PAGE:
On the eve of the Black Hat 2019 Briefings sessions, The Daily Swig takes a closer look at the real-world impact of the security research that’s showcased in the desert each year

DISPATCHES For a few days each summer, the cavernous corridors of the Mandalay Bay Convention Center give rise to new ways of thinking about security, as researchers from around the world gather at Black Hat to demonstrate their latest techniques, exploits, and toolkits.

Last year, in the tropical-named, but otherwise nondescript rooms of South Seas, Islander, and Lagoon, security pros lifted the lid on everything from new web security techniques to hardware backdoors in dozens of presentations that saw zero-days rain down like pennies from a slot machine.

Of course, it’s not only Black Hat, but also DEF CON and BSides Las Vegas that act as a showcase for fresh security ideas out here in the desert.

The trinity of overlapping security events that comprise ‘Hacker Summer Camp’ attract hundreds of news headlines and tens of thousands of people every year, but what happens once the conferences close their doors?

How can we assess the impact this research has on the security community and, perhaps more importantly, end users?

In the lead-up to this year’s Black Hat Briefings, The Daily Swig spoke with various security industry stakeholders to hear their thoughts on the research unveiled at last year’s conference, along with what they are looking out for in 2019.

Ashish Gupta – president and CEO, Bugcrowd

Ashish Gupta at Black Hat 2019 (Image: PortSwigger Ltd)

What are your thoughts on new security research in relation to bug bounties?

Ashish Gupta: “Novel research and attack techniques presented at conferences definitely have real-world impact, and this is reflected in the vulnerability reports from our bug bounty programs.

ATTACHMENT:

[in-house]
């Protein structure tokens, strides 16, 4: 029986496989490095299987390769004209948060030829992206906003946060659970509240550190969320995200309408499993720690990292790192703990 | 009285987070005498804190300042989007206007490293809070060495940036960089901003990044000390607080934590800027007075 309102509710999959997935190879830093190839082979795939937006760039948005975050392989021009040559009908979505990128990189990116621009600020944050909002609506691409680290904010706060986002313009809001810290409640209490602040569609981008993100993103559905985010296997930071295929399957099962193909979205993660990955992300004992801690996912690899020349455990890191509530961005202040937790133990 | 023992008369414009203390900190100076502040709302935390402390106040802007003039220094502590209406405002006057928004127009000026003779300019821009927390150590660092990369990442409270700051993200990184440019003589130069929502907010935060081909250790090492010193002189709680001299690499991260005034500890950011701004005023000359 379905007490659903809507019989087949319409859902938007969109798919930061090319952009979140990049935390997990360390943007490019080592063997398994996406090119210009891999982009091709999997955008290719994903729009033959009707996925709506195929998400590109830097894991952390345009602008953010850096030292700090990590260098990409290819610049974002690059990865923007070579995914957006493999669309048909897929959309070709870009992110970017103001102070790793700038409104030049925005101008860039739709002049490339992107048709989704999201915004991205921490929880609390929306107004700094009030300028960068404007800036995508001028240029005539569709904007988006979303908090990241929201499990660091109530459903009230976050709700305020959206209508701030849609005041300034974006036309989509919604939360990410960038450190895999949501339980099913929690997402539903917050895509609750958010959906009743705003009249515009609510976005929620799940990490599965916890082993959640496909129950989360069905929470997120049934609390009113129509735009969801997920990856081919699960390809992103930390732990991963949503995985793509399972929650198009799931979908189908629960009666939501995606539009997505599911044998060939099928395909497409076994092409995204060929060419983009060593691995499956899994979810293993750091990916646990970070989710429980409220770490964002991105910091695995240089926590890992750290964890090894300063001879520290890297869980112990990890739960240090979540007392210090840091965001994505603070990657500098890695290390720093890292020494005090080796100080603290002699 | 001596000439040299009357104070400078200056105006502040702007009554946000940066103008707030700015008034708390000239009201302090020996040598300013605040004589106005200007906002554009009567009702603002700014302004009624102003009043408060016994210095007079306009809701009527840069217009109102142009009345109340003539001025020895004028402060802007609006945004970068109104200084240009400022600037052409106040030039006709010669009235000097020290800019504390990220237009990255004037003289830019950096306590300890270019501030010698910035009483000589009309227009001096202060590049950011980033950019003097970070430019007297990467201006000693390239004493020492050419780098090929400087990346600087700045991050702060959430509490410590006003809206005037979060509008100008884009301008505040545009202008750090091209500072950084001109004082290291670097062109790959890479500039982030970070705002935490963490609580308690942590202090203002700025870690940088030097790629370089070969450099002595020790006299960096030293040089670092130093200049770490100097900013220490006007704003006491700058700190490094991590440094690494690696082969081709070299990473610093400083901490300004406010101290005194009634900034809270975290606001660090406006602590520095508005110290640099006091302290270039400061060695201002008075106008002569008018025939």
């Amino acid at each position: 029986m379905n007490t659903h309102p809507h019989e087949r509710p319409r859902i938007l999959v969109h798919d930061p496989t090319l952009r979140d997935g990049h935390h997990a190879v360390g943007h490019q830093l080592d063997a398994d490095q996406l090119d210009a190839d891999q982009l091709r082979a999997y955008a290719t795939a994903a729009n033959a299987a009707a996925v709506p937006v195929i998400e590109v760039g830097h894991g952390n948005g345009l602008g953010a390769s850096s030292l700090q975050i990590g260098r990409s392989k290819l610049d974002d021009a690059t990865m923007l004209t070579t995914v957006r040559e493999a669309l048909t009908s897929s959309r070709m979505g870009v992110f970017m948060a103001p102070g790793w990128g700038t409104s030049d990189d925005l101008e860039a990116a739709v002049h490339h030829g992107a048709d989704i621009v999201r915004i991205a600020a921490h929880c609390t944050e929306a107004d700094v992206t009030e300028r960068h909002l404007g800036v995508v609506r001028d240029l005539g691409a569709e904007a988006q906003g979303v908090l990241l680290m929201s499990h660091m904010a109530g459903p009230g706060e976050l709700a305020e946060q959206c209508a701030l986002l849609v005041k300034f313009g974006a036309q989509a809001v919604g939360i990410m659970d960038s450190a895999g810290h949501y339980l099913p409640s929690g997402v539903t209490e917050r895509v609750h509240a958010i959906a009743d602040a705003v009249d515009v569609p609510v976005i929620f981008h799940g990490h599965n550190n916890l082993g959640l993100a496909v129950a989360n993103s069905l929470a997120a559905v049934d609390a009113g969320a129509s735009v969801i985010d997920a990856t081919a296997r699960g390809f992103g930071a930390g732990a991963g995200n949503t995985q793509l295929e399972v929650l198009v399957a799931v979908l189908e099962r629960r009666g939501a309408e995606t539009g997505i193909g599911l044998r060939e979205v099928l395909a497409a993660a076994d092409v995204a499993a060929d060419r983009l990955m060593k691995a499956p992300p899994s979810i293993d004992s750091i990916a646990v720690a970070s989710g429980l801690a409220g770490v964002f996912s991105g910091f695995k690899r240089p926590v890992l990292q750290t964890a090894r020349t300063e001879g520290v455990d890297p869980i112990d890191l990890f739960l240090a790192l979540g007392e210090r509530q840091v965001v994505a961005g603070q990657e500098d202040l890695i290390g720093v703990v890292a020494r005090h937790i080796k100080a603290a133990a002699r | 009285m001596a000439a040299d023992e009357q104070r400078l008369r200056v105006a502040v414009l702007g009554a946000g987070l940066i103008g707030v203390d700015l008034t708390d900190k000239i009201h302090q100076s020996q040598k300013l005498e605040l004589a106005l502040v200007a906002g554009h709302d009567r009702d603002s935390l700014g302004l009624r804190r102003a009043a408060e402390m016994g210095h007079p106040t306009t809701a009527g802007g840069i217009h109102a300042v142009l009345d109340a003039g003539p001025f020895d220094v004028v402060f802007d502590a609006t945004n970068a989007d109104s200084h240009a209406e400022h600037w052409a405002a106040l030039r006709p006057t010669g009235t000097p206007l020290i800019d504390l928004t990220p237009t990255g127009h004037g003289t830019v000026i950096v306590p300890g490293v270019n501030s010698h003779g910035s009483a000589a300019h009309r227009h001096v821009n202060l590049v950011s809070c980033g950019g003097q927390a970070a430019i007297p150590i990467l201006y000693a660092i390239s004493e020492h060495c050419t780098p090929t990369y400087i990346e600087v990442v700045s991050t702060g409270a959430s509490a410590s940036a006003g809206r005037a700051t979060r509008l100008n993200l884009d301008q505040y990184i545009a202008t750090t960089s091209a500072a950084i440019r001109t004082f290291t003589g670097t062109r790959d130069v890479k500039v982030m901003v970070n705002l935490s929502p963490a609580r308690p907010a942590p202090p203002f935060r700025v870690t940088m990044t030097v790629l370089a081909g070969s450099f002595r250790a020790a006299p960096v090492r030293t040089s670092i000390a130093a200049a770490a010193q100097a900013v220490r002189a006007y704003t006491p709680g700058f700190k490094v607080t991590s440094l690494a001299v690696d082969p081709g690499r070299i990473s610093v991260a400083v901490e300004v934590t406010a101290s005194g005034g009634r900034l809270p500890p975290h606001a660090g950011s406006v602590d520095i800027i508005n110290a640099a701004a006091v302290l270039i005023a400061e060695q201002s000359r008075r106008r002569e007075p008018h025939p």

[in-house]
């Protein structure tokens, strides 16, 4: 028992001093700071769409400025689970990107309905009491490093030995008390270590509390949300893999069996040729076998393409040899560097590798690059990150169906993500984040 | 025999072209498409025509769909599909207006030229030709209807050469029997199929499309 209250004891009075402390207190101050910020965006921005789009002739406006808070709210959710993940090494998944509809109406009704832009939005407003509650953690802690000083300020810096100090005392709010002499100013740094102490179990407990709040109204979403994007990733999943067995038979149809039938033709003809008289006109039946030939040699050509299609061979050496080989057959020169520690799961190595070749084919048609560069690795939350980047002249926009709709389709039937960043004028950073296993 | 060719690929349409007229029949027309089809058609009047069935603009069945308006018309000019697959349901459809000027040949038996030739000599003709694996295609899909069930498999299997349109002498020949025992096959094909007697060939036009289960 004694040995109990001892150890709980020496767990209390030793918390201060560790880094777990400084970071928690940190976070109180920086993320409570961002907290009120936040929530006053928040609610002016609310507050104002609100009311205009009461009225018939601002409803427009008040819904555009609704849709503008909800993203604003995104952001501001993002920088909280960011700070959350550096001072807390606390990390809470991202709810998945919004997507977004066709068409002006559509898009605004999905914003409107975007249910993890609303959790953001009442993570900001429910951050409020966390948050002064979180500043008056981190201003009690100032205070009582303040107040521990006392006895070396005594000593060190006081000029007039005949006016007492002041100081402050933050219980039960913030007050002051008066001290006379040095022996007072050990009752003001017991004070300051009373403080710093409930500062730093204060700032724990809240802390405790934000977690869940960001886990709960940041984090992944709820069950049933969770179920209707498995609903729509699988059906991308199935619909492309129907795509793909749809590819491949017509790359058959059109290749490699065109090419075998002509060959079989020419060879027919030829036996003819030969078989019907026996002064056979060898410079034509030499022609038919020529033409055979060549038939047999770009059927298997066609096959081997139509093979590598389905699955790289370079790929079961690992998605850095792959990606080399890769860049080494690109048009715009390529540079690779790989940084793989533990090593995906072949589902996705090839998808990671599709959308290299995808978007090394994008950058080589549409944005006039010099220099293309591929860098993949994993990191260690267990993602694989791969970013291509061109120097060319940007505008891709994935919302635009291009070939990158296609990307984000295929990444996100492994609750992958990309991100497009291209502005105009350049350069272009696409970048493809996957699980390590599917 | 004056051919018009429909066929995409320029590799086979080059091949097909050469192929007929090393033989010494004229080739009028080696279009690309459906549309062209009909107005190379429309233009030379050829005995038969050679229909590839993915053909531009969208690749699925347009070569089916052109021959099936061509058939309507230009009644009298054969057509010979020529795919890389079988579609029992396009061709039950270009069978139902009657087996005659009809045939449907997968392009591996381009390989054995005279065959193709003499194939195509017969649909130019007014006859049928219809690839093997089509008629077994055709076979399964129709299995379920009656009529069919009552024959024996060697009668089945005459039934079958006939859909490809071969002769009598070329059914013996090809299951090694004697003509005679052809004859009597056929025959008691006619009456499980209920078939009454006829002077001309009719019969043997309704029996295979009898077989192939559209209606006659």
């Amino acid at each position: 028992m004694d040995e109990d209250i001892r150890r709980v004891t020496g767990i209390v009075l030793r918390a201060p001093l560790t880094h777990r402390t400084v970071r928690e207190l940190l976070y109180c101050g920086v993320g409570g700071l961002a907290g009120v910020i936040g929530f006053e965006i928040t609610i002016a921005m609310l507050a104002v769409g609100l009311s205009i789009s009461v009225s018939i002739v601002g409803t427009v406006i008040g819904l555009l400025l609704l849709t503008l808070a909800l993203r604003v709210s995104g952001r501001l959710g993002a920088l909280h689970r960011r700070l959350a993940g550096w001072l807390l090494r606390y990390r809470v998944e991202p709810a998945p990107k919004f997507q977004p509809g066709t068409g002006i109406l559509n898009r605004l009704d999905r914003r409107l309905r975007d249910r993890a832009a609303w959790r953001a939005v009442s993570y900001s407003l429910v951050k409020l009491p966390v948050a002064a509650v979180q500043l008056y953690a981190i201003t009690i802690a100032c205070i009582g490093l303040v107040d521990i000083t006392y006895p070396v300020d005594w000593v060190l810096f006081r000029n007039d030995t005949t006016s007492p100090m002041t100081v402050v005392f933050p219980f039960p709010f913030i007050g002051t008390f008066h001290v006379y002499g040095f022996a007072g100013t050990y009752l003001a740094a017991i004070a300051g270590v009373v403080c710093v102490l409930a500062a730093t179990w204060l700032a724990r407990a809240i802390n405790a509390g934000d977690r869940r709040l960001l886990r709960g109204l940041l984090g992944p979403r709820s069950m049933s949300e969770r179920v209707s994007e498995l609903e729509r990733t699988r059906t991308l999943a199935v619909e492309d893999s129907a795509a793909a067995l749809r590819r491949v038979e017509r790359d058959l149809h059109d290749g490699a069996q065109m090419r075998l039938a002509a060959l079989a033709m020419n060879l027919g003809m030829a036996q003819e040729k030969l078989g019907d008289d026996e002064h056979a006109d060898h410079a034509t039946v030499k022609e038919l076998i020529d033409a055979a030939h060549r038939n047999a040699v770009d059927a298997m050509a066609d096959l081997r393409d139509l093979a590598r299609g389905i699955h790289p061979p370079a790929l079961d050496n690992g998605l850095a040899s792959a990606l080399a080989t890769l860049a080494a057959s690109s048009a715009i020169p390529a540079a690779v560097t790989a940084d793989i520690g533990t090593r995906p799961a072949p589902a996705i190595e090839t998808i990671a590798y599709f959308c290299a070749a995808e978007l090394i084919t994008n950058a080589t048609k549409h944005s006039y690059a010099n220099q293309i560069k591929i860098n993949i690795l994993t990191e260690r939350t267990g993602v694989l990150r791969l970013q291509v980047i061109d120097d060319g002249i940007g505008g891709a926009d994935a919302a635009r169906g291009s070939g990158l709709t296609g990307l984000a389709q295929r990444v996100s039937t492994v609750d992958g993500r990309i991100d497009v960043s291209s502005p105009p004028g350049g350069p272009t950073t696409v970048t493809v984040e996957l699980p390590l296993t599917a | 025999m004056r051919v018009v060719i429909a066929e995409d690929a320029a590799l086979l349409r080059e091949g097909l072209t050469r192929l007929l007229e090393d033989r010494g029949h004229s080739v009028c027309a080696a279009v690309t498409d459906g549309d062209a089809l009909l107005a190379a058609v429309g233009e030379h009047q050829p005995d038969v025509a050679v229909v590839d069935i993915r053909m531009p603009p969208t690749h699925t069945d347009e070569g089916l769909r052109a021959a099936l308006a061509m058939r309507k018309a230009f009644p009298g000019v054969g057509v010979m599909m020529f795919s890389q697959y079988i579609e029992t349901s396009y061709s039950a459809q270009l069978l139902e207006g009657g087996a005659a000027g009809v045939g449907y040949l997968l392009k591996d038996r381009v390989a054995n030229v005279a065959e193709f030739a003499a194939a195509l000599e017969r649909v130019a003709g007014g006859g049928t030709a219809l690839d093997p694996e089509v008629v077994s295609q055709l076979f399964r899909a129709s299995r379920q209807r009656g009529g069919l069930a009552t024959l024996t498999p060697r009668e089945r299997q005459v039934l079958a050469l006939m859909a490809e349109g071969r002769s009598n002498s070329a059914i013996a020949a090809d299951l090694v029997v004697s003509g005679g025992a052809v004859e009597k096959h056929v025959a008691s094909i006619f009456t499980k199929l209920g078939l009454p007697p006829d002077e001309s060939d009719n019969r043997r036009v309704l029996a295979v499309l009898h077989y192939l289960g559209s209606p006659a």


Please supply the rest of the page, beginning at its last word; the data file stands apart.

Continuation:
“Researchers actively apply these techniques and, depending on how widespread the affected technologies are, it could account for a substantial amount of reports.

“However, the usage tends to decline after program owners catch up with patching. This is partly due to the research being technology-specific these days and applicable only in certain scenarios. Only a few new attack vectors are broad and generic enough to withstand time and become a true new vulnerability type.”

Which Black Hat sessions are you looking forward to this year?

AG: “Our very own strategy program manager Chloe Brown is presenting on maintaining a healthy bug bounty program on Thursday at noon. Her speaking session will touch on measuring success, reporting, incentivizing hackers, and handling vulnerability disclosures.

“In light of recent news around Boeing 787 aircrafts, I’m particularly excited about the analysis of the Boeing 787’s Core Network from IOActive. IOActive researchers have found some pretty cool vulnerabilities in the past, so no doubt this will be good.

“Another session that is super relevant to recent news is a session from Arkose Labs on the attack surface as a service and utilizing third-party services as a defense against attackers. Given recent news stories around third parties exposing data, this is an interesting take. 

“On the Bugcrowd front, we have a lot of exciting things going on at Black Hat this year and folks can come find us at booth #960 on the show floor. We're also sponsoring several DEF CON hacking villages including the DEF CON Car Hacking Village, Recon Village, and ICS Village. We'll be handing out exclusive DEF CON swag, so be sure to stop by.”

Adam Kujawa – director, Malwarebytes Lab

Adam Kujawa at Black Hat 2019 (Image: PortSwigger Ltd)

How does Malwarebytes approach an event like Black Hat?

Adam Kujawa: “We frequently send researchers and developers to events across the world. For those that can’t make it, we also frequently purchase the full talks [conference proceedings] from the event organizer and distribute them across our teams.